Friday, September 28, 2012

Francis and the Diaconate

Lord, make me an instrument of Thy peace;
where there is hatred, let me sow love;
where there is injury, pardon;
where there is doubt, faith;
where there is despair, hope;
where there is darkness, light;
and where there is sadness, joy.

O Divine Master,
grant that I may not so much seek to be consoled as to console;
to be understood, as to understand;
to be loved, as to love;
for it is in giving that we receive,
it is in pardoning that we are pardoned,
and it is in dying that we are born to Eternal Life.

This prayer, attributed to St Francis of Assisi, doesn't actually date before 1912. That's not to say it isn't a Franciscan prayer. From what we know of this colourful and yet simple man, these words could easily have poured from his heart. These words are perhaps overused by popular spirituality. Yet they are worth reflecting on.

Can we honestly pray this prayer in full?

Lord, make me an instrument of Thy peace;
where there is hatred, let me sow love;
where there is injury, let me sow pardon;
where there is doubt, let me sow faith;
where there is despair, let me sow hope;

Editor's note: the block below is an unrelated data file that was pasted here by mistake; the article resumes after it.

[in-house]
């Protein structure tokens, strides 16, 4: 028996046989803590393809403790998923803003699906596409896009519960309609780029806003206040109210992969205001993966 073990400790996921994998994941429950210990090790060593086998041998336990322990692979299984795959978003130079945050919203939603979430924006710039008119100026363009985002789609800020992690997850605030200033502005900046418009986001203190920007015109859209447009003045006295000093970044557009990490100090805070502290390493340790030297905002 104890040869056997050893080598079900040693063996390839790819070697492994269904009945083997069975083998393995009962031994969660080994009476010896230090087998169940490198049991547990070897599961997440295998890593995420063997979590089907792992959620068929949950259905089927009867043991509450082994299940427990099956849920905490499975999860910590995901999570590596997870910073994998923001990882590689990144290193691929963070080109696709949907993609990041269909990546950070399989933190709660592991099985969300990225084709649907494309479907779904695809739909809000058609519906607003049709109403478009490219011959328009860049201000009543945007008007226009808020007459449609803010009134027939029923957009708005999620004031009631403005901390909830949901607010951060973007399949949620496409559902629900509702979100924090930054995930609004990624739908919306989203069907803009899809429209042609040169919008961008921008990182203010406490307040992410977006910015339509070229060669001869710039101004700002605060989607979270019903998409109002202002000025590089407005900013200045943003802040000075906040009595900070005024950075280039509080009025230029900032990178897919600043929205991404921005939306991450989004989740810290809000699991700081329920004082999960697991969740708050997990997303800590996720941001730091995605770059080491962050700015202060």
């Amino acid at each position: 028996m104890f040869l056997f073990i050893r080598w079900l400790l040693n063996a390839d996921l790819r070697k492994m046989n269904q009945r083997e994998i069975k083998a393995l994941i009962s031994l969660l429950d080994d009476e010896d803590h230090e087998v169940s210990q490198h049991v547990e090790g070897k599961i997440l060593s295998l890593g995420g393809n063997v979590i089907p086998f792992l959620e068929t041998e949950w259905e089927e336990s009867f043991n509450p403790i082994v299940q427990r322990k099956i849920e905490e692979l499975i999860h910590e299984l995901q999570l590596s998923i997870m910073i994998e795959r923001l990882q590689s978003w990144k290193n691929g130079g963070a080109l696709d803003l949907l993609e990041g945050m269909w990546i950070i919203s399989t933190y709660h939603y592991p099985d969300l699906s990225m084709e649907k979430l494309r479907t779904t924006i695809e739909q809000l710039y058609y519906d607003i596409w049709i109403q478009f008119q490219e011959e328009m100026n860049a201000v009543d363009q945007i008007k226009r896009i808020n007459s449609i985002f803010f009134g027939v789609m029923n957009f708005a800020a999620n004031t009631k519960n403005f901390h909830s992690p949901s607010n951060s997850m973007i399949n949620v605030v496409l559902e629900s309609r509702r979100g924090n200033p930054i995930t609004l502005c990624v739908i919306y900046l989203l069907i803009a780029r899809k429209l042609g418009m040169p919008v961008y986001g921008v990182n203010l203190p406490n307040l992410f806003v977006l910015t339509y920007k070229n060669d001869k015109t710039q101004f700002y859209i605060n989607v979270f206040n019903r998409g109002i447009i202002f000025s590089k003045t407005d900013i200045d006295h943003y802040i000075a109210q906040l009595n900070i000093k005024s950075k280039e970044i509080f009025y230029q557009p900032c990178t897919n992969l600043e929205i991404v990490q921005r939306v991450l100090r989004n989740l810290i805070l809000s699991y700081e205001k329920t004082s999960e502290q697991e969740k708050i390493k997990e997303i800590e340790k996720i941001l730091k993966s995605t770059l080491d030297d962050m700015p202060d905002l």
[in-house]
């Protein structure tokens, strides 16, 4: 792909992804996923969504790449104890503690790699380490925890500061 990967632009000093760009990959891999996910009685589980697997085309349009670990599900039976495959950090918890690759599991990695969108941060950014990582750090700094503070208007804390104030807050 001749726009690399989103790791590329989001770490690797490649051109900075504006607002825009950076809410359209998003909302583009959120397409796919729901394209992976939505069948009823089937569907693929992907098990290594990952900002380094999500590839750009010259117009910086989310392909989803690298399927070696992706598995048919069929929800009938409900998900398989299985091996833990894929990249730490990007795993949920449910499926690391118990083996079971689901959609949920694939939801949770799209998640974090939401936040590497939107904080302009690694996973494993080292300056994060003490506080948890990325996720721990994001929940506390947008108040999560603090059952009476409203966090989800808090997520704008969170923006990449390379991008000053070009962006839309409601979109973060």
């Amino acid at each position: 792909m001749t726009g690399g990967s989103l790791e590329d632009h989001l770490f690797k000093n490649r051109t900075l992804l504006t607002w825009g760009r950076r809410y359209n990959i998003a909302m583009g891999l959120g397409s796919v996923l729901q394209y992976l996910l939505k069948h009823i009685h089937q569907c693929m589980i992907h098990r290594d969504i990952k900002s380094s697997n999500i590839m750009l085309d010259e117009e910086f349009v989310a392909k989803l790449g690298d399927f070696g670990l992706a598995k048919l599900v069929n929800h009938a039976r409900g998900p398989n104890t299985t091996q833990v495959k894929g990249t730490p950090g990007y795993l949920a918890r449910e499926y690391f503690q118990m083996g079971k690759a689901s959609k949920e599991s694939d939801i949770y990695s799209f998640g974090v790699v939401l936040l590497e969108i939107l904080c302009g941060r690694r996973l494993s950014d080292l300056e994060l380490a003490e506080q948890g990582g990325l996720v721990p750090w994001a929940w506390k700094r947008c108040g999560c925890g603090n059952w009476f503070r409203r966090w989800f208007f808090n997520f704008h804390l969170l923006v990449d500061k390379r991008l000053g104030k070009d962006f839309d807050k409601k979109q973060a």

where there is darkness, let me sow light;
and where there is sadness, let me sow joy.

The question that is now posed to us is how we go about our lives as this instrument of the peace of God. There is pure activity here: a Quietist would be dreadfully uncomfortable praying this prayer because it speaks of human activity that does the will of God.

Our Christian lives abide in a great tension between being and doing, and this tension has indeed gone some way to splitting the Church. Perhaps it's fair to say that being isn't a passive activity either but rather a way of communicating that being to others. While there is such a disfigurement in the human condition by which we are drawn to sin rather than sanctity, human beings are still bearers of the image of God Himself. It is something which every human being has in common with every other - even with our worst enemies!

We cannot get away from God in ourselves. In the 139th Psalm, the Psalmist demonstrates that whether we go up into heaven or into Sheol, or to the East or West, we cannot get away from God. God is within! Not spatially, but beyond what we understand as space. After all, in God we live and move and have our being.

Whether this is a prayer by St Francis or not, we can still understand the depth of his awareness of God in all things. Take the Cantico di fratre sole from which we get the hymn
All creatures of our God and King
Lift up your voice and with us sing,
Alleluia! Alleluia!
Thou burning sun with golden beam,
Thou silver moon with softer gleam!